Aranda appeared on stage dressed in casual leisurewear, looking like he’d just rolled out of bed, strapped on his acoustic guitar, and set out to charm. His playing is delicate, deft and quietly captivating; his vocals are smooth and include an assortment of well-placed “oooh and ahs.” Aranda performed touching ballads of millennial love and the phone screens that divide us.
The crowd was much larger on Saturday. Either word had gotten out, or everyone had been waiting for the weekend. The much buzzed-about Swedish American indie pop group Flora Cash kicked things off with one of their biggest hits, “You’re Somebody Else.” Consisting of wife-and-husband duo Shpresa Lleshaj and Cole Randall, their vocals are closely harmonized and well balanced, though their set was more acoustic and withdrawn than their typical electronic performance. Clad in their brightest festival fashions, they bounced with infectious charisma and mutual chemistry that the crowd seemed to appreciate. Their final song, “Missing Home,” was a new release; it’s a catchy pop-styled number with an approachable sense of joy and longing, a restrained drumbeat and dreamy harmonies.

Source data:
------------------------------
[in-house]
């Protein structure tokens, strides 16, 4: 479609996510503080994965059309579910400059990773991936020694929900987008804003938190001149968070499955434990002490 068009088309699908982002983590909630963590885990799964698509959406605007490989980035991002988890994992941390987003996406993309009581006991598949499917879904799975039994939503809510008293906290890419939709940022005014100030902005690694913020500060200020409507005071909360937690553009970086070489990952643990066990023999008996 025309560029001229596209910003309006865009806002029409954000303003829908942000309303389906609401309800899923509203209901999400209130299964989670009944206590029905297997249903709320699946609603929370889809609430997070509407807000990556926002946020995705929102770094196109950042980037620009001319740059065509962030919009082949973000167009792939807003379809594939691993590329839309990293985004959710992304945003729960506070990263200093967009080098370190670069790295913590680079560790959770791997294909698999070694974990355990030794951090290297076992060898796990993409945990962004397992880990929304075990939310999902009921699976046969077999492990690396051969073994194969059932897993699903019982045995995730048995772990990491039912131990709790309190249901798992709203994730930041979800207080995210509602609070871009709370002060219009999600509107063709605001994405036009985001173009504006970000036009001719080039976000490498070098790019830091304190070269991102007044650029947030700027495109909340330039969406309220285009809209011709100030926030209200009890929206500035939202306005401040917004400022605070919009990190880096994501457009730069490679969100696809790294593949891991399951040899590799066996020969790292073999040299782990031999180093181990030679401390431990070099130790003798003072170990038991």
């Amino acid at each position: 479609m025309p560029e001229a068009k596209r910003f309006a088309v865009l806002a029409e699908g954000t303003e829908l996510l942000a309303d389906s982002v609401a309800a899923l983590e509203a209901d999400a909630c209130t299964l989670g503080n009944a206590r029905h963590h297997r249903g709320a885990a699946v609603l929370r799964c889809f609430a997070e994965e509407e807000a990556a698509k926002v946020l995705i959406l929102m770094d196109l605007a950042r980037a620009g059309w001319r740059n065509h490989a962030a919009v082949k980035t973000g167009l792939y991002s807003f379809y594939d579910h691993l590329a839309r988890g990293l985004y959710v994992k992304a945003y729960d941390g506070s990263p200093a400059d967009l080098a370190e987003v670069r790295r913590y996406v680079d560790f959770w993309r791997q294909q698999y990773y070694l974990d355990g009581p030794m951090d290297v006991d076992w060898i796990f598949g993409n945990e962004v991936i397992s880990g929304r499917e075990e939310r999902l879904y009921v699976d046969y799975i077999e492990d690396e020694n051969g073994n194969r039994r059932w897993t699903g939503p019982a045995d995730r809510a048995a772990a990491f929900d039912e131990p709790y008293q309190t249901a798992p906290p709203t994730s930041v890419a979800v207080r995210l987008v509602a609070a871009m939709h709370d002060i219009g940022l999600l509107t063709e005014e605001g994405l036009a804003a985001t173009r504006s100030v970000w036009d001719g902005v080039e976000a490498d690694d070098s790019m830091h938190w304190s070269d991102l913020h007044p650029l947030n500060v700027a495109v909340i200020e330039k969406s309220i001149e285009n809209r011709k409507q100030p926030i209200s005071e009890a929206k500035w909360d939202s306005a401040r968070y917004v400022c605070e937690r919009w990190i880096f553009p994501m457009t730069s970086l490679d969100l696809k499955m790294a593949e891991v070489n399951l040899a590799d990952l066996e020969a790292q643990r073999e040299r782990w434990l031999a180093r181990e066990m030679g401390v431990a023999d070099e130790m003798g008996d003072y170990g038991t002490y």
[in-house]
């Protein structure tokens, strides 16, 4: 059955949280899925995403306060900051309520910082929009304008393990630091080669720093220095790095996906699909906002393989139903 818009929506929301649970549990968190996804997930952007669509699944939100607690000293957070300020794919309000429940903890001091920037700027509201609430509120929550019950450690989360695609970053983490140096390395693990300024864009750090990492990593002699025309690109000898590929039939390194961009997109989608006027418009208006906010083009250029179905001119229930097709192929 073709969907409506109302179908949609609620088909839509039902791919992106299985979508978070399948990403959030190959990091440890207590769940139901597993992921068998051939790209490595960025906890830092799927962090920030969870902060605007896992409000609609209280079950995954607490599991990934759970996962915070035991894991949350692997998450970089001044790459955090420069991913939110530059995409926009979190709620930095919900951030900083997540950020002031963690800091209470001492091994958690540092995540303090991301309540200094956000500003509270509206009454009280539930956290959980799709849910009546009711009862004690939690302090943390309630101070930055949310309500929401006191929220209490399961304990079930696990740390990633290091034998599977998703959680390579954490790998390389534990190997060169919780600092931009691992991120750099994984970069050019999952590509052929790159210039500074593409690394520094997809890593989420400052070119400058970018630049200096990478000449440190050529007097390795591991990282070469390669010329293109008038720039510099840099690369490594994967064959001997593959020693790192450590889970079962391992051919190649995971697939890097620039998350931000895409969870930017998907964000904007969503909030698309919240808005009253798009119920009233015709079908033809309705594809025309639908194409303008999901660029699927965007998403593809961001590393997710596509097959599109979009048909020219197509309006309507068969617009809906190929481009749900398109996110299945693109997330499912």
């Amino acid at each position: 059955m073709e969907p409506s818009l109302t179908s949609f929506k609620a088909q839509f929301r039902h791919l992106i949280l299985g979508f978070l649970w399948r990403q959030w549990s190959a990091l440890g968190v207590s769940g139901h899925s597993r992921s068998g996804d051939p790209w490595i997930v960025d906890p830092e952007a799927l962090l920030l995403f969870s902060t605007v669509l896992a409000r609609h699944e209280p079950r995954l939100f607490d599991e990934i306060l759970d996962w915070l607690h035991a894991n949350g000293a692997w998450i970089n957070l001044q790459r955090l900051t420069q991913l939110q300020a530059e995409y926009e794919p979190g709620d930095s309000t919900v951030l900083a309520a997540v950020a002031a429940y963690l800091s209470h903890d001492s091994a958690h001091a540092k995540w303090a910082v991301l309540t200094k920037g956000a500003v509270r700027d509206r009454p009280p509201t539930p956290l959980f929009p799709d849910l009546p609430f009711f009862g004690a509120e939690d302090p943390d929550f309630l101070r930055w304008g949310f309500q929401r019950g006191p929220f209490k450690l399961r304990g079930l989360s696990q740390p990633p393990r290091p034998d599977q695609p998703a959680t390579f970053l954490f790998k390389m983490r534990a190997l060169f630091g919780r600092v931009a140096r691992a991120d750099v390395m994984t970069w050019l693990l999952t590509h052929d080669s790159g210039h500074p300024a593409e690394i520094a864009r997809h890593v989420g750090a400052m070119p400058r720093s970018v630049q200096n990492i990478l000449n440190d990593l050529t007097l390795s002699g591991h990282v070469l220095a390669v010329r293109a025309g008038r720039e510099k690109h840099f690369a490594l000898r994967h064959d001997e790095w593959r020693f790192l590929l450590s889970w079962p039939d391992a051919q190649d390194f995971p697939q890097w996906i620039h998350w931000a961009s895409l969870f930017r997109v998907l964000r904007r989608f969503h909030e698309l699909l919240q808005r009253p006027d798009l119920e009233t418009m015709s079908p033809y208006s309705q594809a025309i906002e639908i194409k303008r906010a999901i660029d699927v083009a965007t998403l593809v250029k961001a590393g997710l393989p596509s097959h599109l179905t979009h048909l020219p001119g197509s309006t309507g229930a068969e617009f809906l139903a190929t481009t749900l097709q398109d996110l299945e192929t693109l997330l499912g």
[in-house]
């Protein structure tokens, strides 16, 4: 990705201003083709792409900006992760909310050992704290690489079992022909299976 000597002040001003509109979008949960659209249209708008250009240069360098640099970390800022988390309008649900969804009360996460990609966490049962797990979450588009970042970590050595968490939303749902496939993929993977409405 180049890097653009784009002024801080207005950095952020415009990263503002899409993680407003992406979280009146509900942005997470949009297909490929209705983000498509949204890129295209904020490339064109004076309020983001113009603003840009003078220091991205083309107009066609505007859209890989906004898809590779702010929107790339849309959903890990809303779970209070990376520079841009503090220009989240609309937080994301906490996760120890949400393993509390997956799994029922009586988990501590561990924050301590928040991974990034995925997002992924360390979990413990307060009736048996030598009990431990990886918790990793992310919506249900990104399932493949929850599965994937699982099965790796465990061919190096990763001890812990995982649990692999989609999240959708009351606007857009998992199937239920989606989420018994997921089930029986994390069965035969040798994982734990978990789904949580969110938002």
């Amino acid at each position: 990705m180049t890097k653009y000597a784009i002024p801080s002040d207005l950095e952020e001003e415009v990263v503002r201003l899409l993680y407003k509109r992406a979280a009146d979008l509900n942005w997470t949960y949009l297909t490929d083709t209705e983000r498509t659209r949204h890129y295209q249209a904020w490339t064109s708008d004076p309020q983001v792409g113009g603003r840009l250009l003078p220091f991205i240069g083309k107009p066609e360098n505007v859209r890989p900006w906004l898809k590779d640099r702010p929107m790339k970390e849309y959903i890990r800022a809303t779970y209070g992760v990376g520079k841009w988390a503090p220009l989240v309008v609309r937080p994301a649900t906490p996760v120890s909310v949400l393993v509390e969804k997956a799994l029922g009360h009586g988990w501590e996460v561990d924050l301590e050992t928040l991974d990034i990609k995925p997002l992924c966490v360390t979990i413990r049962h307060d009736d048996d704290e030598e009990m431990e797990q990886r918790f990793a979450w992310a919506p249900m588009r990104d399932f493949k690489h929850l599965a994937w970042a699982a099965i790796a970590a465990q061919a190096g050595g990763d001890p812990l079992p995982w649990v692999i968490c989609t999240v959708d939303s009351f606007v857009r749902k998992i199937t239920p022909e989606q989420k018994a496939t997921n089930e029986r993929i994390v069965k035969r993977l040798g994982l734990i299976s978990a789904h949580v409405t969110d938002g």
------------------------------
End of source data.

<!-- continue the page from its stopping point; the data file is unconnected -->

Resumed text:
Bringing a different style to the stage, Austin locals Black Pistol Fire followed, with Kevin McKeown on guitar/vocals and Eric Owen on drums. Kevin McKeown alternates between sparser lines and full blast rock energy with vocals in the blues tradition of wondering “who’s keeping ya” and keeping people satisfied. But it was McKeown’s pure unbridled energy and a crazy amount of enthusiasm that truly won the crowd over. He’s on stage. He’s on top of something. Now he’s in the crowd. Now he’s back on stage. In an ongoing banter with radio host Andy Langer, Langer asked him what it was like to perform an afternoon set in the Texas sun; McKeown admitted that it was actually very difficult.